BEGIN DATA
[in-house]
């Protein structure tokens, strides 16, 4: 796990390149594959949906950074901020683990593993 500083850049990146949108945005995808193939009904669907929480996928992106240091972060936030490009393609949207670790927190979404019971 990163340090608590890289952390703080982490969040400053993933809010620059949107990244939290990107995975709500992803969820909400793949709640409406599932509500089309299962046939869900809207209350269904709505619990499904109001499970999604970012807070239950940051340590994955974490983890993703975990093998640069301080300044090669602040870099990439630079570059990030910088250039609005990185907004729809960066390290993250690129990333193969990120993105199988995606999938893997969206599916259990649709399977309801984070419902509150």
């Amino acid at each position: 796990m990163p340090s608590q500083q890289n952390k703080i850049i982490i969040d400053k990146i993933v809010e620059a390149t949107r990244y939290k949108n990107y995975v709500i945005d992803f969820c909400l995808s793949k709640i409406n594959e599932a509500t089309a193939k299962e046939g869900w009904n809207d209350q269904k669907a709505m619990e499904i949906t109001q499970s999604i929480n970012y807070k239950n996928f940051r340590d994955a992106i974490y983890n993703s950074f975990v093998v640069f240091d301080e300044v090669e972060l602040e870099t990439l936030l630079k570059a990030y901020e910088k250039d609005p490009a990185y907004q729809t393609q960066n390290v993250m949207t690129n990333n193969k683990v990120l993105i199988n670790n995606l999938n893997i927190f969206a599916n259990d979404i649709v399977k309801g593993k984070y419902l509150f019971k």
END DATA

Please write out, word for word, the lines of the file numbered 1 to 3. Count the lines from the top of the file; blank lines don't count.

[in-house]
């Protein structure tokens, strides 16, 4: 796990390149594959949906950074901020683990593993 500083850049990146949108945005995808193939009904669907929480996928992106240091972060936030490009393609949207670790927190979404019971 990163340090608590890289952390703080982490969040400053993933809010620059949107990244939290990107995975709500992803969820909400793949709640409406599932509500089309299962046939869900809207209350269904709505619990499904109001499970999604970012807070239950940051340590994955974490983890993703975990093998640069301080300044090669602040870099990439630079570059990030910088250039609005990185907004729809960066390290993250690129990333193969990120993105199988995606999938893997969206599916259990649709399977309801984070419902509150």
């Amino acid at each position: 796990m990163p340090s608590q500083q890289n952390k703080i850049i982490i969040d400053k990146i993933v809010e620059a390149t949107r990244y939290k949108n990107y995975v709500i945005d992803f969820c909400l995808s793949k709640i409406n594959e599932a509500t089309a193939k299962e046939g869900w009904n809207d209350q269904k669907a709505m619990e499904i949906t109001q499970s999604i929480n970012y807070k239950n996928f940051r340590d994955a992106i974490y983890n993703s950074f975990v093998v640069f240091d301080e300044v090669e972060l602040e870099t990439l936030l630079k570059a990030y901020e910088k250039d609005p490009a990185y907004q729809t393609q960066n390290v993250m949207t690129n990333n193969k683990v990120l993105i199988n670790n995606l999938n893997i927190f969206a599916n259990d979404i649709v399977k309801g593993k984070y419902l509150f019971k």